Roche’s Lucentis Treats Diabetic Eye Complication, Study Says

Lucentis is arranged in a Boston, Massachusetts pharmacy. Photographer: JB Reed/Bloomberg

Roche Holding AG’s Lucentis, a treatment for age-related vision loss, was effective in treating eye complications caused by diabetes, two company studies found.

The studies, which together enrolled 759 patients with diabetic macular edema, found that Lucentis improved vision and reduced abnormal growth of blood vessels in the eye, according to the research presented today at the American Diabetes Association meeting in San Diego. Data also showed that Lucentis patients were more likely to achieve 20/40 vision -- enough eyesight to drive -- than those given a placebo treatment.

Macular edema, or swelling of the retina, is common in diabetes and the leading cause of blindness in working age U.S. adults, said Anthony Adamis, the global head of ophthalmology at Basel, Switzerland-based Roche’s Genentech unit. Lucentis was approved in 2006 for age-related macular degeneration. Roche plans to submit these studies with U.S. regulators “in the fall” to seek approval for the indication, Adamis said.

“We’re excited about these data,” Adamis said in an interview. “This is a difficult disease.”

Almost 30 percent of diabetics older than age 40 had vision damage from 2005 to 2008, according to the American Diabetes Association. Current therapy, developed in 1985, involves the use of lasers to slow the rate of loss, Adamis said.

Macular edema occurs when extra fluid leaks from blood vessels in the eye, causing swelling and damage to the retina. Lucentis is designed to block a protein called VEGF, which encourages blood vessels to leak the fluid. Inhibiting VEGF stops the leaks, Adamis said.

Like Avastin

Roche’s cancer drug Avastin, which costs less than Lucentis, also targets VEGF and doctors sometimes use it off-label to treat patients with age-related macular degeneration. Avastin costs $50 per shot, while Lucentis costs about $2,000 for each injection. Avastin may raise risks of death and stroke compared with Lucentis, according to an analysis of Medicare data released in May.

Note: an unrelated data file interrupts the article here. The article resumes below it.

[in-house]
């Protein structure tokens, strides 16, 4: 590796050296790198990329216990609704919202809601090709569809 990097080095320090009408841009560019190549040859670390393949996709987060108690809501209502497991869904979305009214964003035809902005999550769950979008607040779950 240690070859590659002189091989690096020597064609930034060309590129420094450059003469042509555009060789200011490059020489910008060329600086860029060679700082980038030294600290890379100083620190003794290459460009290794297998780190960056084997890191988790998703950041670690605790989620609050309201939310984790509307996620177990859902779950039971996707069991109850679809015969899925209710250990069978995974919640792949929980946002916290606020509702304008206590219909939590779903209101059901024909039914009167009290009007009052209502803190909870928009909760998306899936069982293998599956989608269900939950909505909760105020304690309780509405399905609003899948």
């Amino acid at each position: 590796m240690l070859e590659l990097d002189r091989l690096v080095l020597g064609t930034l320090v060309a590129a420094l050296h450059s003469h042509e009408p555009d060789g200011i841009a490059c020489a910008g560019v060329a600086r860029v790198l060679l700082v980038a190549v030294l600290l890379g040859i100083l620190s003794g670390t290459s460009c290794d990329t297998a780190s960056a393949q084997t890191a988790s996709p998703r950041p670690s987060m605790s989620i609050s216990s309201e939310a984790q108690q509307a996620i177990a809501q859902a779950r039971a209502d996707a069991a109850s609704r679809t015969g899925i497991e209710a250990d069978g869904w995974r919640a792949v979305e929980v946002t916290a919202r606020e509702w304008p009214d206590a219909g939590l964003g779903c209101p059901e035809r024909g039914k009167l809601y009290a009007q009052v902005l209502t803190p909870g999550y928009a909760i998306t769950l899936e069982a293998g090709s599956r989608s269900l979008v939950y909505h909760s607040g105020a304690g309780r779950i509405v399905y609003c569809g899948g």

In the 377-patient study dubbed RISE, about 45 percent of patients taking a 0.3 milligram dose of Lucentis and 39 percent of those on 0.5 milligrams were able to read an additional 15 letters on an eye chart after treatment, compared with about 18 percent of those getting a sham treatment. About 63 percent of those on the higher Lucentis dose recovered enough vision to be able to legally drive, compared with 38 percent of those getting a placebo in the RISE trial.

Two Sets of Results

In a 382-patient trial, dubbed RIDE, patients were grouped into the same three groups as before. In this trial, 34 percent on a low dose of Lucentis and 46 percent of those on a higher dose recovered 15 or more letters on the eye chart, compared with 12 percent of patients getting a sham treatment. About 54 percent on the low dose of Lucentis and 62 percent on the high dose, had enough eyesight restored to be able to drive, compared with about 35 percent receiving a placebo.

In the RIDE study, 11.5 percent of patients who didn’t get the eye drug went on to worsened disease, compared with 3.2 percent of patients who were on the low dose of Lucentis and 3.9 percent on the high dose.

Most of the patients started with vision of about 20/80, meaning their vision at 20 feet was the same as the average person’s vision at 80 feet, said David Boyer, a doctor at the Retina-Vitreous Associates Medical Group in Los Angeles, who presented the results today.

“We now have a treatment that causes a rapid, significant sustained improvement,” Boyer said. “Getting 60 percent of patients to 20/40 vision, allowing them to drive without restrictions is significant.”

Lucentis was developed by Roche’s Genentech unit and Basel, Switzerland-based Novartis AG. Roche markets Lucentis in the U.S., while Novartis sells the drug in the rest of the world. Lucentis generated $1.4 billion in sales last year, according to Bloomberg data.

-- Editors: Angela Zimm, Andrew Pollack

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